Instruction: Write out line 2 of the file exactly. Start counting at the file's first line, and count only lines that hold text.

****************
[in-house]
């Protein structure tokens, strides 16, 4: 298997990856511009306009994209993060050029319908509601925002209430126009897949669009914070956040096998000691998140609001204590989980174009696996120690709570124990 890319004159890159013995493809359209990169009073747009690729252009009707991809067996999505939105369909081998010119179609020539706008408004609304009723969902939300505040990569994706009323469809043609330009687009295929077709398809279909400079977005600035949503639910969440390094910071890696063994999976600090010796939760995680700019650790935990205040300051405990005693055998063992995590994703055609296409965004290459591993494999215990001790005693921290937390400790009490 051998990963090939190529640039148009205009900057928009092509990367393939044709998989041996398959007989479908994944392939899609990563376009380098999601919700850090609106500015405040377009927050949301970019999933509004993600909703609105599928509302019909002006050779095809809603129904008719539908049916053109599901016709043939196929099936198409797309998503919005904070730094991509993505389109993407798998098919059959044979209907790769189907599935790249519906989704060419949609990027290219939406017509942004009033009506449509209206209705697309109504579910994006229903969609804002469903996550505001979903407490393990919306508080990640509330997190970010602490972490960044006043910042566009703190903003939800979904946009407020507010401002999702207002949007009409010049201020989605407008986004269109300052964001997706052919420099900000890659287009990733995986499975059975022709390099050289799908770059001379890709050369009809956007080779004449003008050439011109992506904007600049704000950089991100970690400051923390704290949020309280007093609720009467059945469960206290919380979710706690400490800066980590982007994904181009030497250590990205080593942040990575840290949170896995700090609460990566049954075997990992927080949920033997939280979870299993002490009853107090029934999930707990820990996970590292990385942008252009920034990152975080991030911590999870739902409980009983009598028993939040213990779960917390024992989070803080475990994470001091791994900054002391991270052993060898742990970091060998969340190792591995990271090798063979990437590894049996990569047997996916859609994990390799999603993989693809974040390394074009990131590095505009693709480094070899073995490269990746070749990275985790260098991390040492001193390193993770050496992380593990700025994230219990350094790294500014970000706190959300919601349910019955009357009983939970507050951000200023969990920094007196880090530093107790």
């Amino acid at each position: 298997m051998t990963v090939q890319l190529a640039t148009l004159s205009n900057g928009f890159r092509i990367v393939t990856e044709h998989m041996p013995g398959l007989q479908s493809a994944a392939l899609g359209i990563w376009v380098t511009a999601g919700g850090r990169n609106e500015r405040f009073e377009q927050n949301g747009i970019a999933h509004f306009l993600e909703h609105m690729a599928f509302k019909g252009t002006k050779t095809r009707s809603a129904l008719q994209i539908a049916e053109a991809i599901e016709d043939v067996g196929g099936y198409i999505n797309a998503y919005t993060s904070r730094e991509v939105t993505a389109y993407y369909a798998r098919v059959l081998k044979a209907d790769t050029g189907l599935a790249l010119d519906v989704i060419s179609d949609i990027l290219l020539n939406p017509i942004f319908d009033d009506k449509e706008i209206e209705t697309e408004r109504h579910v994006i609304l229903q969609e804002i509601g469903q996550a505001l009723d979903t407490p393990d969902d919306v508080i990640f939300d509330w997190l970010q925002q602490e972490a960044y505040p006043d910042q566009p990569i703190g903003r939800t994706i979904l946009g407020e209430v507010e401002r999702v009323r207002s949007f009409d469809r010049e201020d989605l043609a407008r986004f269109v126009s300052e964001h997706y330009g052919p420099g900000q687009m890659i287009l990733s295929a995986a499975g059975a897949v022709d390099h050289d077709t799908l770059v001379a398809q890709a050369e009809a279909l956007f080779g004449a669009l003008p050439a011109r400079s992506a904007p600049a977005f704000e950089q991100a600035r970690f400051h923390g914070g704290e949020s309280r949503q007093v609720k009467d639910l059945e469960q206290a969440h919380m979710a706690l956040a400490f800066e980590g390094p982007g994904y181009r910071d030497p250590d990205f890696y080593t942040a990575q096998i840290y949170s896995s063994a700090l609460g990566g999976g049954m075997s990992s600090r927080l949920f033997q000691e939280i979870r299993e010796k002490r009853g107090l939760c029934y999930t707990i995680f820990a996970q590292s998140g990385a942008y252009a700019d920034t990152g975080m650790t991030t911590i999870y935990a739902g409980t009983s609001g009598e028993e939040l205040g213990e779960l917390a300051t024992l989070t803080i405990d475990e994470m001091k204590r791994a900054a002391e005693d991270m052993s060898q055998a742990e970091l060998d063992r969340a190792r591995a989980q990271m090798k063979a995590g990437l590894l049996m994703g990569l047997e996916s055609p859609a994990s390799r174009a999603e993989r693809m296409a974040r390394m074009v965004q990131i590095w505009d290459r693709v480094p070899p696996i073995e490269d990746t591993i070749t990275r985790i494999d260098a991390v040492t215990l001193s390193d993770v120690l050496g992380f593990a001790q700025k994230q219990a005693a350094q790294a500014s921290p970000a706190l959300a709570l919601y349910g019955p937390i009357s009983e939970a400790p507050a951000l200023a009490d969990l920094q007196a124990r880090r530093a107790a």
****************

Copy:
């Protein structure tokens, strides 16, 4: 298997990856511009306009994209993060050029319908509601925002209430126009897949669009914070956040096998000691998140609001204590989980174009696996120690709570124990 890319004159890159013995493809359209990169009073747009690729252009009707991809067996999505939105369909081998010119179609020539706008408004609304009723969902939300505040990569994706009323469809043609330009687009295929077709398809279909400079977005600035949503639910969440390094910071890696063994999976600090010796939760995680700019650790935990205040300051405990005693055998063992995590994703055609296409965004290459591993494999215990001790005693921290937390400790009490 051998990963090939190529640039148009205009900057928009092509990367393939044709998989041996398959007989479908994944392939899609990563376009380098999601919700850090609106500015405040377009927050949301970019999933509004993600909703609105599928509302019909002006050779095809809603129904008719539908049916053109599901016709043939196929099936198409797309998503919005904070730094991509993505389109993407798998098919059959044979209907790769189907599935790249519906989704060419949609990027290219939406017509942004009033009506449509209206209705697309109504579910994006229903969609804002469903996550505001979903407490393990919306508080990640509330997190970010602490972490960044006043910042566009703190903003939800979904946009407020507010401002999702207002949007009409010049201020989605407008986004269109300052964001997706052919420099900000890659287009990733995986499975059975022709390099050289799908770059001379890709050369009809956007080779004449003008050439011109992506904007600049704000950089991100970690400051923390704290949020309280007093609720009467059945469960206290919380979710706690400490800066980590982007994904181009030497250590990205080593942040990575840290949170896995700090609460990566049954075997990992927080949920033997939280979870299993002490009853107090029934999930707990820990996970590292990385942008252009920034990152975080991030911590999870739902409980009983009598028993939040213990779960917390024992989070803080475990994470001091791994900054002391991270052993060898742990970091060998969340190792591995990271090798063979990437590894049996990569047997996916859609994990390799999603993989693809974040390394074009990131590095505009693709480094070899073995490269990746070749990275985790260098991390040492001193390193993770050496992380593990700025994230219990350094790294500014970000706190959300919601349910019955009357009983939970507050951000200023969990920094007196880090530093107790």